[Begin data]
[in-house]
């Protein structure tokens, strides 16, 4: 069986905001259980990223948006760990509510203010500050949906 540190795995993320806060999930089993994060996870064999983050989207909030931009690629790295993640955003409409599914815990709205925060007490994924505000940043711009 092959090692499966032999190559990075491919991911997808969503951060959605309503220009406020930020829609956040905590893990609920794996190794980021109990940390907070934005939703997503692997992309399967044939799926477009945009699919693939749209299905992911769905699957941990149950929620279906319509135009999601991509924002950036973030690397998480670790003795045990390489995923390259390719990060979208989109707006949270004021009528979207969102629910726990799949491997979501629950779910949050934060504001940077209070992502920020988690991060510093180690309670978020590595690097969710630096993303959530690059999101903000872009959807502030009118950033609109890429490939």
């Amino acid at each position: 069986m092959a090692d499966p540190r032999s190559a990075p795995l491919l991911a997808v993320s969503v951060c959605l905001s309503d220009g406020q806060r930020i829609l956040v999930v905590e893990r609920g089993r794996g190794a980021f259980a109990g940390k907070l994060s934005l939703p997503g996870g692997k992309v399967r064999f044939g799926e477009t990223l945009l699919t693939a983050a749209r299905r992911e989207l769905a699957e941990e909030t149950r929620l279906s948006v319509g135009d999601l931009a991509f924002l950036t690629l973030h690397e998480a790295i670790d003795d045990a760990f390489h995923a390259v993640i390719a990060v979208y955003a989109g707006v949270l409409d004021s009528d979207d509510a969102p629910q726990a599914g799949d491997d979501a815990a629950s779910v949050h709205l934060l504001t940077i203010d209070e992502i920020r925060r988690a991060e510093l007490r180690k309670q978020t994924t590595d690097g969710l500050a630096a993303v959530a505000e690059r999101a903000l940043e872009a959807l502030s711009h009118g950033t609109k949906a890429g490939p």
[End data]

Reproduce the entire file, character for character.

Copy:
[in-house]
């Protein structure tokens, strides 16, 4: 069986905001259980990223948006760990509510203010500050949906 540190795995993320806060999930089993994060996870064999983050989207909030931009690629790295993640955003409409599914815990709205925060007490994924505000940043711009 092959090692499966032999190559990075491919991911997808969503951060959605309503220009406020930020829609956040905590893990609920794996190794980021109990940390907070934005939703997503692997992309399967044939799926477009945009699919693939749209299905992911769905699957941990149950929620279906319509135009999601991509924002950036973030690397998480670790003795045990390489995923390259390719990060979208989109707006949270004021009528979207969102629910726990799949491997979501629950779910949050934060504001940077209070992502920020988690991060510093180690309670978020590595690097969710630096993303959530690059999101903000872009959807502030009118950033609109890429490939």
């Amino acid at each position: 069986m092959a090692d499966p540190r032999s190559a990075p795995l491919l991911a997808v993320s969503v951060c959605l905001s309503d220009g406020q806060r930020i829609l956040v999930v905590e893990r609920g089993r794996g190794a980021f259980a109990g940390k907070l994060s934005l939703p997503g996870g692997k992309v399967r064999f044939g799926e477009t990223l945009l699919t693939a983050a749209r299905r992911e989207l769905a699957e941990e909030t149950r929620l279906s948006v319509g135009d999601l931009a991509f924002l950036t690629l973030h690397e998480a790295i670790d003795d045990a760990f390489h995923a390259v993640i390719a990060v979208y955003a989109g707006v949270l409409d004021s009528d979207d509510a969102p629910q726990a599914g799949d491997d979501a815990a629950s779910v949050h709205l934060l504001t940077i203010d209070e992502i920020r925060r988690a991060e510093l007490r180690k309670q978020t994924t590595d690097g969710l500050a630096a993303v959530a505000e690059r999101a903000l940043e872009a959807l502030s711009h009118g950033t609109k949906a890429g490939p």